Query DB for promoters - We tap into our data warehouse with a SQL query to generate the same list of accounts that we retrieved in Stage 1.
Loop promoters - With our list ready, we can loop through each account and apply the following logic, until our list is exhausted.
Note: While there is no small number of customer and growth marketing campaigns we could execute with automated outreach like this, we also want to be considerate of our customers’ time and avoid overwhelming them with too many requests. As such, we use additional Boolean logic to disqualify any advocates that have received outreach from us in the last 90 days. We also ensure that any given advocate is only active in one campaign at a time.
Routing promoters to campaigns
Now, we can apply Boolean logic to route our advocates to different campaigns, depending on what outreach they’ve already received.
Received G2 campaign? - We use a Boolean helper to determine if this particular promoter has already received our G2 campaign, and route them to one of two outcomes:
We repeat this same process until we’ve included every promoter in either our G2, Gartner, or Case Study campaigns, or have included them in a ‘no active campaign’ bucket.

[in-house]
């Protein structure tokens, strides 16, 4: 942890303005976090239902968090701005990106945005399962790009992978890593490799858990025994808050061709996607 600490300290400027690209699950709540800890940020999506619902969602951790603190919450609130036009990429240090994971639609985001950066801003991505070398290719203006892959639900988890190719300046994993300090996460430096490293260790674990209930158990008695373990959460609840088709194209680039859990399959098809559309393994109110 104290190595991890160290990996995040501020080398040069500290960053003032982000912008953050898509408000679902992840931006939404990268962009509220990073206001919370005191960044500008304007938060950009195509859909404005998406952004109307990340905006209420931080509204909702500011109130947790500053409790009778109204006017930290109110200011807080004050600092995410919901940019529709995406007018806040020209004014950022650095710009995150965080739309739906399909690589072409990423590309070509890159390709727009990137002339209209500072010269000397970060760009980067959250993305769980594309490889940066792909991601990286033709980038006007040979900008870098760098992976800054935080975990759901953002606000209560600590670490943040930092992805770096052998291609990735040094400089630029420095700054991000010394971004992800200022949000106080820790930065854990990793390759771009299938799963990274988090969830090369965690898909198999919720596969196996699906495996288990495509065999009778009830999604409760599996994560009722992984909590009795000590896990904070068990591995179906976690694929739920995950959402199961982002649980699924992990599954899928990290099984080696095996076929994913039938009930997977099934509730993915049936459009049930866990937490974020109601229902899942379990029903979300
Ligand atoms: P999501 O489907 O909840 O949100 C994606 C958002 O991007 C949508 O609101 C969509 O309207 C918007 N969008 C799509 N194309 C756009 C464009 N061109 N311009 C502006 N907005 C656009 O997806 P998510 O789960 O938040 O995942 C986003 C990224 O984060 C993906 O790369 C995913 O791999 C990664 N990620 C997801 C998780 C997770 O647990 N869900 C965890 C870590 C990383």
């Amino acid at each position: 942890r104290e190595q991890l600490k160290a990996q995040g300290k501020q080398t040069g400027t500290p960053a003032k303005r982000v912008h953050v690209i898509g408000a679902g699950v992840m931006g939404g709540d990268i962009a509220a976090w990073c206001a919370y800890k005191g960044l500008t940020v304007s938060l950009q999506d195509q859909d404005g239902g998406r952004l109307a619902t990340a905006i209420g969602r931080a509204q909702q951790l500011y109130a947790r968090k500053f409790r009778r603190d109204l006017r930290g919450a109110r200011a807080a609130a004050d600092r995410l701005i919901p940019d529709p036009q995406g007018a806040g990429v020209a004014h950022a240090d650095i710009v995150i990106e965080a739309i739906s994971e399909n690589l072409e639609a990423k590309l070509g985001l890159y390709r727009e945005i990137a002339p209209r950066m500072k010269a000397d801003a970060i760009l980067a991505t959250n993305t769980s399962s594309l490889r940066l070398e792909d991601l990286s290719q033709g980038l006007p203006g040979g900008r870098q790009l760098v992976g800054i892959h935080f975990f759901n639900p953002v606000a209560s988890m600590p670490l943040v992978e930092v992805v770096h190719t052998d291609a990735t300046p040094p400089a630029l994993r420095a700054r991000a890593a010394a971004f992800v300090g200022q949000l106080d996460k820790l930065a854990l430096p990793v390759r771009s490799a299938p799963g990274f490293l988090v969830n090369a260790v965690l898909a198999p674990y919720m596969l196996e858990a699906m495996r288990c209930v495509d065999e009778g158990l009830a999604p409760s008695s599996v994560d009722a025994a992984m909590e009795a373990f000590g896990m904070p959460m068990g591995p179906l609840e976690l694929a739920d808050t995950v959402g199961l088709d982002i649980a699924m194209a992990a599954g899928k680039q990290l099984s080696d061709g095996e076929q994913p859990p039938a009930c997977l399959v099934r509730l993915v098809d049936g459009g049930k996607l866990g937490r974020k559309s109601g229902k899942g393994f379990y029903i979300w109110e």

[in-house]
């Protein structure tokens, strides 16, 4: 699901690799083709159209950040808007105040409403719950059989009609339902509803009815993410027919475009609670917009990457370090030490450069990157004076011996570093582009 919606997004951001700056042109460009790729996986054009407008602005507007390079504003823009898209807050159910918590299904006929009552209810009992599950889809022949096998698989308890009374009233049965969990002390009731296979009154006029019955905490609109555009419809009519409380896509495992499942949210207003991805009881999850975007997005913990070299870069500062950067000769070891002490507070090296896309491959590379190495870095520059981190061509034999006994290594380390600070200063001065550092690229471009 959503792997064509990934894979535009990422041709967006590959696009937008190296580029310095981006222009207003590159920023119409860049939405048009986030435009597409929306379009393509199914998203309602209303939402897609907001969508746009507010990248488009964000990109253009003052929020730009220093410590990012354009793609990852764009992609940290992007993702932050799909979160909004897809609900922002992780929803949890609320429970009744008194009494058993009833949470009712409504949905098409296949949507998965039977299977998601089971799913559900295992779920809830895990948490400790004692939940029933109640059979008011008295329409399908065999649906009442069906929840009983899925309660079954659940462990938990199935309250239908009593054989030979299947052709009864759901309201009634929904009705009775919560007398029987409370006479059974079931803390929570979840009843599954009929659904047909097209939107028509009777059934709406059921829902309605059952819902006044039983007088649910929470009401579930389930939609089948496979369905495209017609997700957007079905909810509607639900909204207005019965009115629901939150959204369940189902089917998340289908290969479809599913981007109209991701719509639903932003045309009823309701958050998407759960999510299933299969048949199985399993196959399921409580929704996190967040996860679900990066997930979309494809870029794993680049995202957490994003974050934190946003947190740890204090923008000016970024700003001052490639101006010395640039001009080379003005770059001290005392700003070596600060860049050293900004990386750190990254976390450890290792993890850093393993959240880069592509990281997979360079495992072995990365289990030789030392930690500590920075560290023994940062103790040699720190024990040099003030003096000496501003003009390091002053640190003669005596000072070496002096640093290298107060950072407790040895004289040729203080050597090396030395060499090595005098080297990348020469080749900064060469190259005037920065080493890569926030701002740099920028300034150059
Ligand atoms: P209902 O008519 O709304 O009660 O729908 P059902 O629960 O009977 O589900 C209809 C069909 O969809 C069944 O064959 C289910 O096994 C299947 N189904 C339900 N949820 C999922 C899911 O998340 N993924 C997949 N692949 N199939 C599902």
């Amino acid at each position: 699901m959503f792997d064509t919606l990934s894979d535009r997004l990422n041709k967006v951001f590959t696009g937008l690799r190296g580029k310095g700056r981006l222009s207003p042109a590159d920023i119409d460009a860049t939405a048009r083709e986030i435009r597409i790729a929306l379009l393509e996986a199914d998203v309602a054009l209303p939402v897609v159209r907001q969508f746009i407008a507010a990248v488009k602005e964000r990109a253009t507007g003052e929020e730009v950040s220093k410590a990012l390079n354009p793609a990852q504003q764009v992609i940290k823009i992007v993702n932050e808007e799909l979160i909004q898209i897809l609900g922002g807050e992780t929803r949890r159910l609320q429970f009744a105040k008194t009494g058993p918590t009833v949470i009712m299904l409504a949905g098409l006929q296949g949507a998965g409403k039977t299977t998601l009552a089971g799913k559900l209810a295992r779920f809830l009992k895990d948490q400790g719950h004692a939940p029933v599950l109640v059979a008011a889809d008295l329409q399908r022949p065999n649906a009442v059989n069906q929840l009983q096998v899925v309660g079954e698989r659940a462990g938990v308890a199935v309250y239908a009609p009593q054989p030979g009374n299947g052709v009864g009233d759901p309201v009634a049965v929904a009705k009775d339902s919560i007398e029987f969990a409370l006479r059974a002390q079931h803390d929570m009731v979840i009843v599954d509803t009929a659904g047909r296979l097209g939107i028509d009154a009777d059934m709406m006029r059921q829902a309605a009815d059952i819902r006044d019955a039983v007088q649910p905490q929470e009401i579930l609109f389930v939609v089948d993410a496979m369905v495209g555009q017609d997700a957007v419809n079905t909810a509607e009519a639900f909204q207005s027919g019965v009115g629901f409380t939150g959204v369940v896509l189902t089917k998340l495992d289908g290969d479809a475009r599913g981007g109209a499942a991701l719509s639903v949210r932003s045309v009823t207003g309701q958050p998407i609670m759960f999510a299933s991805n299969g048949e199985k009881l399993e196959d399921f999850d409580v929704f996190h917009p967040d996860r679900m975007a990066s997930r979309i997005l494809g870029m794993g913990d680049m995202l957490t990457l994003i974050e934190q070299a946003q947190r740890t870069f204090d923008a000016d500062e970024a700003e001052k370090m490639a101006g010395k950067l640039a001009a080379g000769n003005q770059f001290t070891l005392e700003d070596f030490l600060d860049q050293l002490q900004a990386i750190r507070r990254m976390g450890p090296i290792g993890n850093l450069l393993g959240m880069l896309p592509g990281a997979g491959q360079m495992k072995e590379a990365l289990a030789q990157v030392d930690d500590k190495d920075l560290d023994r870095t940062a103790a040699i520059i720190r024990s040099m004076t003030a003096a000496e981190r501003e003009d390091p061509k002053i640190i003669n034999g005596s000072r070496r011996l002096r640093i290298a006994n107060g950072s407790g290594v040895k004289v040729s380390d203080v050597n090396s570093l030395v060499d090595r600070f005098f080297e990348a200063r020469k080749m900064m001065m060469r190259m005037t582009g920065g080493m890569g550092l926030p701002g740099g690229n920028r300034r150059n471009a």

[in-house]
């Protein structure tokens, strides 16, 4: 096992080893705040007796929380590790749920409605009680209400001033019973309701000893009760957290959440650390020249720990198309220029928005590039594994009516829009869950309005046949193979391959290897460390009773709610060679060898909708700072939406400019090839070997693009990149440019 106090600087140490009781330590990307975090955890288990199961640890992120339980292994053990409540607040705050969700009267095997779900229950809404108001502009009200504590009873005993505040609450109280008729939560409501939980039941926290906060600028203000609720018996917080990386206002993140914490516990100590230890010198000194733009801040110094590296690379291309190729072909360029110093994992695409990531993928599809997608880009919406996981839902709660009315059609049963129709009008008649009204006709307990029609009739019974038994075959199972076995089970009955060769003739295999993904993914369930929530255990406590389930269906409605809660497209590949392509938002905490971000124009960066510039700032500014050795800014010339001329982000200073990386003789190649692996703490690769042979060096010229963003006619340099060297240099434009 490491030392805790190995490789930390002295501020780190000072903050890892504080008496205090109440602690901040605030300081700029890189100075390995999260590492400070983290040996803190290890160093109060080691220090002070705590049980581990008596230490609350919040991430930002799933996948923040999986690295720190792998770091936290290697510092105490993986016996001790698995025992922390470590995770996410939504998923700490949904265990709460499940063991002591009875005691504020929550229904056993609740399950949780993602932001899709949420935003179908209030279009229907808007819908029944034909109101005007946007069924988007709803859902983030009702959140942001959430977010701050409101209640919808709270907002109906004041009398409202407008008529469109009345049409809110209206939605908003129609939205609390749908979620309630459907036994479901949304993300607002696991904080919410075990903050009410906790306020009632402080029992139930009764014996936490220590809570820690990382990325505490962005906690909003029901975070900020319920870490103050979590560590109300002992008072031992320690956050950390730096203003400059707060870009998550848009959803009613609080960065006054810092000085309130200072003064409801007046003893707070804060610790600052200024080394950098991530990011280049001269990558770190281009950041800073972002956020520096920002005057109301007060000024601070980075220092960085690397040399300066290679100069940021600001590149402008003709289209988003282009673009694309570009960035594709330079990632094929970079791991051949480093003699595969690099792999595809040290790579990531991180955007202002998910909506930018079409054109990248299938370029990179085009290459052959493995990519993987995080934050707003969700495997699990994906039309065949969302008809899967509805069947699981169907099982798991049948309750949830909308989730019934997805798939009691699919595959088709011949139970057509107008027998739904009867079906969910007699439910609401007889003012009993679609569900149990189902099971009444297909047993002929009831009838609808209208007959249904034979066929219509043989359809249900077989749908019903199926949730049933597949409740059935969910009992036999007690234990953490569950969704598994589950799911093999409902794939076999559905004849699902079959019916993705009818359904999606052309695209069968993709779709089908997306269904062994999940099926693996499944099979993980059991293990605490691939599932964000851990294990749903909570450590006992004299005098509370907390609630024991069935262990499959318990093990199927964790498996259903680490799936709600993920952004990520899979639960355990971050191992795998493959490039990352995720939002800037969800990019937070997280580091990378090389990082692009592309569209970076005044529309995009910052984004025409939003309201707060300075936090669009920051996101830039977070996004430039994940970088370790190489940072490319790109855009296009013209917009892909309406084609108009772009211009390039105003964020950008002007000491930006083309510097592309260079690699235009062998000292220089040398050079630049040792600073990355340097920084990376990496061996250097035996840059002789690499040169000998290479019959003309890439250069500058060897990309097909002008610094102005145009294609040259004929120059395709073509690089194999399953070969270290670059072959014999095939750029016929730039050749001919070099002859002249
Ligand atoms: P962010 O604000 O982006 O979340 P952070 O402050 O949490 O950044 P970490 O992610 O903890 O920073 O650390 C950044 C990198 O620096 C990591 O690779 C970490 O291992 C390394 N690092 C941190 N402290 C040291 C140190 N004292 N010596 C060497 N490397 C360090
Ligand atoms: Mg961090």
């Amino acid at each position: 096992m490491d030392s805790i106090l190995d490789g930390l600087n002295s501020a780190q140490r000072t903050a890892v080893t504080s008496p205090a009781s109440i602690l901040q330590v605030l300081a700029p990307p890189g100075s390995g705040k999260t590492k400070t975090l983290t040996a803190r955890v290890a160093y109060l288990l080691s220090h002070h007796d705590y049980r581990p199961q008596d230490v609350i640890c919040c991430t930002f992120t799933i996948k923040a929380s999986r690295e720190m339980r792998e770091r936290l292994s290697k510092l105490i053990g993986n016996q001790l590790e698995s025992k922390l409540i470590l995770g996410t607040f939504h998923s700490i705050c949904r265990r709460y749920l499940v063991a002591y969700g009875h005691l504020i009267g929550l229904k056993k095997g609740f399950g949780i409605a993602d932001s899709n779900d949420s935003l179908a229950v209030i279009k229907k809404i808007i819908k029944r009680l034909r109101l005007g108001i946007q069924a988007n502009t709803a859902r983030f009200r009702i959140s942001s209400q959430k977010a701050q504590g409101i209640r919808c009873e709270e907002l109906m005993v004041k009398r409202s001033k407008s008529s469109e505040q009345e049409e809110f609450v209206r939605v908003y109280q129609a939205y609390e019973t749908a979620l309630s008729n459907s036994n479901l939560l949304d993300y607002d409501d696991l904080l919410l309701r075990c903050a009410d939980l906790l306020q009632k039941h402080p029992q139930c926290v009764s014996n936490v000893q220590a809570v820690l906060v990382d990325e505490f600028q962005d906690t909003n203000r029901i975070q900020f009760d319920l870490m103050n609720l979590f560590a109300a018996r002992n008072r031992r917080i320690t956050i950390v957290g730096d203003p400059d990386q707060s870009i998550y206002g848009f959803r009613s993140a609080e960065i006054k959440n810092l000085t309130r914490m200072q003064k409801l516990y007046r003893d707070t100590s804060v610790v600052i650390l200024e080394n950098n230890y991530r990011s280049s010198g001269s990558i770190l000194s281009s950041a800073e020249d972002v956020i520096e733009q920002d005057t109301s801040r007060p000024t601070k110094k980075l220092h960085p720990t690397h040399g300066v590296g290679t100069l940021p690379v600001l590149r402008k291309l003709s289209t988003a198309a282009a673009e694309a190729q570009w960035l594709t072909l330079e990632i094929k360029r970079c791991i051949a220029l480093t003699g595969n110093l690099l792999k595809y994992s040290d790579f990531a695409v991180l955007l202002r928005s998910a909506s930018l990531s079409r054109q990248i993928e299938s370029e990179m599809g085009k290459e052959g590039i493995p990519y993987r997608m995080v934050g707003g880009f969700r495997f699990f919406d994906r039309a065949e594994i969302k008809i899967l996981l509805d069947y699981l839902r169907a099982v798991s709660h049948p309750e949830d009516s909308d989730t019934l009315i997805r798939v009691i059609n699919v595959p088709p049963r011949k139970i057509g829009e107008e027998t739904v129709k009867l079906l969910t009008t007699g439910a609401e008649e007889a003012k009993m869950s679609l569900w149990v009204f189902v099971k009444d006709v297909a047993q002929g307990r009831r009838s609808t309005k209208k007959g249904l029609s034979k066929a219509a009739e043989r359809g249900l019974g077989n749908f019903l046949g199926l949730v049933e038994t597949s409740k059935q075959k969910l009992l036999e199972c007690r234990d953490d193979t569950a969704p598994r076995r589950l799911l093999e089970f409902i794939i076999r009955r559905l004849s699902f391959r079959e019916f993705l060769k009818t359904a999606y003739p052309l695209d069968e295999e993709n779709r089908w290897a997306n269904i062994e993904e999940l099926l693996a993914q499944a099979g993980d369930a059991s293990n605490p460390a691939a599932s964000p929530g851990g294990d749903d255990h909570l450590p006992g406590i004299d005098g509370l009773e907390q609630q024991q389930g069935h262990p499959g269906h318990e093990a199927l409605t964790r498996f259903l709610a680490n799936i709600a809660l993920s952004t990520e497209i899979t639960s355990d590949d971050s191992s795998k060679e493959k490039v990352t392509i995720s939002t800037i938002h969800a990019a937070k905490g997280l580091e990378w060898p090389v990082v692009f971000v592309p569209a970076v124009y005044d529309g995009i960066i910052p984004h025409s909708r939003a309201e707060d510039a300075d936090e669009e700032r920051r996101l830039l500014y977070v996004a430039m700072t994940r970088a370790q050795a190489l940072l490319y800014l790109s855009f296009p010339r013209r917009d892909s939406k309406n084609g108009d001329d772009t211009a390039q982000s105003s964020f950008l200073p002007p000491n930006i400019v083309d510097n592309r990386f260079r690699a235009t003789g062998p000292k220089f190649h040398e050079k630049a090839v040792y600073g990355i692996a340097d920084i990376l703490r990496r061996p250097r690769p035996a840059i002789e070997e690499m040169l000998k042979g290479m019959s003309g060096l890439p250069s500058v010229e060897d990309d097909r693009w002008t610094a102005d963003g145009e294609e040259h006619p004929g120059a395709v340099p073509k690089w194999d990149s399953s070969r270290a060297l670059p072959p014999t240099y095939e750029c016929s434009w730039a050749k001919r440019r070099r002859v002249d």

You just identified and engaged your top customers with evergreen advocacy campaigns that will drive more demand and visitors to your website. With the flexible functionality of GAPs, your team can customize this process to segment advocates using the criteria that best aligns with your business strategy. Then, you can identify the right mix of review sites and other channels that will sway buyers in your industry and build clout for your brand.
An automated tech stack enables your go-to-market teams to acquire new business at scale without sacrificing efficiency or productivity. As you’ve learned, automation can help you secure high-quality, high-quantity customer reviews and testimonials that drive new demand by integrating data across your tech stack. But that’s just the beginning.
Interested in discovering more ways you can use automation to supercharge your revenue team? Join our next weekly group demo.